Moral Enhancement and Designer Babies

It is in the nature of academic ethicists to test their arguments by pushing to the boundaries of what we consider acceptable (often with an open mind as to whether it is their own arguments or our intuitive limits which are at fault when they go “too far for comfort”).

A case in point: Moral enhancement, freedom, and what we (should) value in moral behaviour — DeGrazia — Journal of Medical Ethics argues that parents already engage in various methods of moral enhancement of offspring (eg via both explicit education and implicit learning from manipulated experience and examples) and so, since they also use various biomedical interventions for physical enhancement, then if there is a possibility for comparable interventions of “moral bioenhancement” perhaps “we should open-mindedly consider this non-traditional means of moral enhancement.

This arguably happens already with certain kinds of mental health treatment which could be considered as moral bioenhancement, but it could perhaps also include the use of empathy enhancing drugs on those who are perceived to “need” them and extends also to the use of genetic selection (for those who are prepared to use it for physical features) if  any of the suggestive correlations that have been observed ever actually turn out to be reliable predictors of aberrant behaviour.

Biomedical enhancement of any feature is disapproved of by some if the need for improvement is not sufficiently pressing, but it is generally accepted for life threatening conditions and widely accepted even for purely cosmetic purposes.  Perhaps tinkering with the “personality” itself might be more widely rejected, but there will inevitably be disagreements and I am pretty sure that the academic philosophers will not actually resolve them (though if they avoid over-claiming their own expertise they might well be able to help people see where one another are “coming from”).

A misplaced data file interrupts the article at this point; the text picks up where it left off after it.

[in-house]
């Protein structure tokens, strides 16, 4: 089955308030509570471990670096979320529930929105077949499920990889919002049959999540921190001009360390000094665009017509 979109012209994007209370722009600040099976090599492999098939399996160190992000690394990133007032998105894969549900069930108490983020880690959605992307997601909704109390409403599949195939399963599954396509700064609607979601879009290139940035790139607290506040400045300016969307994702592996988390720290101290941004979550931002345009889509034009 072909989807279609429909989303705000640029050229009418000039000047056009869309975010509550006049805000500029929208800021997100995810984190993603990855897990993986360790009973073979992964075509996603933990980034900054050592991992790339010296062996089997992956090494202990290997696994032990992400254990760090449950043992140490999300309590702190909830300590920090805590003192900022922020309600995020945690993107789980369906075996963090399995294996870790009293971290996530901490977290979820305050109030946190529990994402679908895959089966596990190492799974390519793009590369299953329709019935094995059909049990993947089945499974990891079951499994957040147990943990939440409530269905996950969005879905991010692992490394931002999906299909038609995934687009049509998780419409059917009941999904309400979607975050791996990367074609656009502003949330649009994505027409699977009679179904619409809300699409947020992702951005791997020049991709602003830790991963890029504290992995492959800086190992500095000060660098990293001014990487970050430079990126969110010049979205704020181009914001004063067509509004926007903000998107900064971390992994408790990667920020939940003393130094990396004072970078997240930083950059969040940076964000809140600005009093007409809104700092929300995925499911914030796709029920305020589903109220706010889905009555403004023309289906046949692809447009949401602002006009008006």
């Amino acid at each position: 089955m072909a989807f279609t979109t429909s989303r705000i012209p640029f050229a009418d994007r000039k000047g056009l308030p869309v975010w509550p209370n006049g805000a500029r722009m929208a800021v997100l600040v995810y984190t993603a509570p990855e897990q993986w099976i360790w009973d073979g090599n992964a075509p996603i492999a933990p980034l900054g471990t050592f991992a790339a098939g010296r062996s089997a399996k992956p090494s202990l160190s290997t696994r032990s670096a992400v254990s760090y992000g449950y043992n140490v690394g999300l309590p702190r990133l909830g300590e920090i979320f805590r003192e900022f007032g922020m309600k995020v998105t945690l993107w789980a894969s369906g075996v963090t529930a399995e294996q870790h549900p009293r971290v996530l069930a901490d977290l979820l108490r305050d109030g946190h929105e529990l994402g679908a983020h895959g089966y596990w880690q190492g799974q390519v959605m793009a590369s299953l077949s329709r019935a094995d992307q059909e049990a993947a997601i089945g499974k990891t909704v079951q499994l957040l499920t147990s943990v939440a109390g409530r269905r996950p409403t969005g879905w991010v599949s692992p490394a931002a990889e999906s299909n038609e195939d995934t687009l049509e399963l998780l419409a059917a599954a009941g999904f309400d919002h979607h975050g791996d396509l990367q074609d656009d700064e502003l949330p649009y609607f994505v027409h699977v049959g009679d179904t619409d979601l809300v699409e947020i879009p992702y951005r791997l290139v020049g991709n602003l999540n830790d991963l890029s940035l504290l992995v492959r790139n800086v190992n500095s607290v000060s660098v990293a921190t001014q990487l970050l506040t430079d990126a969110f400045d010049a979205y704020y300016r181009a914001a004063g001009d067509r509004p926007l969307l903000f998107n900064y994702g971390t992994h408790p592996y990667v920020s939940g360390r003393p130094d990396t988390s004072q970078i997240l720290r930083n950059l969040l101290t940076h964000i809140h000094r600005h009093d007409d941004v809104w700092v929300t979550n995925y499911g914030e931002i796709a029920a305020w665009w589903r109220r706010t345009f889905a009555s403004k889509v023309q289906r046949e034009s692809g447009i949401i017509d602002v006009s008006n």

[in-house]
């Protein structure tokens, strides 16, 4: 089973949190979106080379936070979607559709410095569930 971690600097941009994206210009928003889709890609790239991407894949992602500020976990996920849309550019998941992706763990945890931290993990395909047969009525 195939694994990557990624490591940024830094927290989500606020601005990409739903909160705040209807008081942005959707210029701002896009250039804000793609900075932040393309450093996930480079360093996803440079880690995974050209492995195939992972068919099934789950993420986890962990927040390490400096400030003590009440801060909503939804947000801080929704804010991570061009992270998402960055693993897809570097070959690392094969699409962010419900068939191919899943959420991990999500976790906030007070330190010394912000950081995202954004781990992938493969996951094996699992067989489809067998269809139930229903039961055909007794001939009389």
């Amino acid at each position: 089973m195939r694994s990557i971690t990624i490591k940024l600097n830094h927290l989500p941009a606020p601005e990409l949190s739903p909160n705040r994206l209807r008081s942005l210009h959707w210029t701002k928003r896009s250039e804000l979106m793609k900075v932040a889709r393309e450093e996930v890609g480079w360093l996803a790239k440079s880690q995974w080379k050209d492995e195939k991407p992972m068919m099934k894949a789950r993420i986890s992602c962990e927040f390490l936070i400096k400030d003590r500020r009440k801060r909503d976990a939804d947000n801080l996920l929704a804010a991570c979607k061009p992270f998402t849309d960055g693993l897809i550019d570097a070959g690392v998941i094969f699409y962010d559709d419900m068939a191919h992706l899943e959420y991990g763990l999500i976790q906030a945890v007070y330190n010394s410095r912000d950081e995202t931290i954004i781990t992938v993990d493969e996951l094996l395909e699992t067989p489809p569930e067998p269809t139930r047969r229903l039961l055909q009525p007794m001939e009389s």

A completely separate issue is whether or not the specific method of genetic selection is acceptable for *any* purpose.  Of course, those who consider every stage of embryo to be a “person” cannot accept the selection process at all,  but others such as Julian Savulescu insist that “It’s Our Duty to Have Designer Babies”.

Any such discussion inevitably gets labelled as “Eugenics”,  but regardless of whether or not it’s acceptable, allowing or even encouraging the selection of “designer babies”  is *not* the same as forcibly restricting the right to breed, and recommending the consideration of  “moral bioenhancement” per se does *not* necessarily entail the use of genetic selection.

But those who have no respect for the truth and no interest in understanding the positions of others will happily use those two papers to just claim that it’s all some kind of left-liberal-academic-facist conspiracy to “kill babies”.

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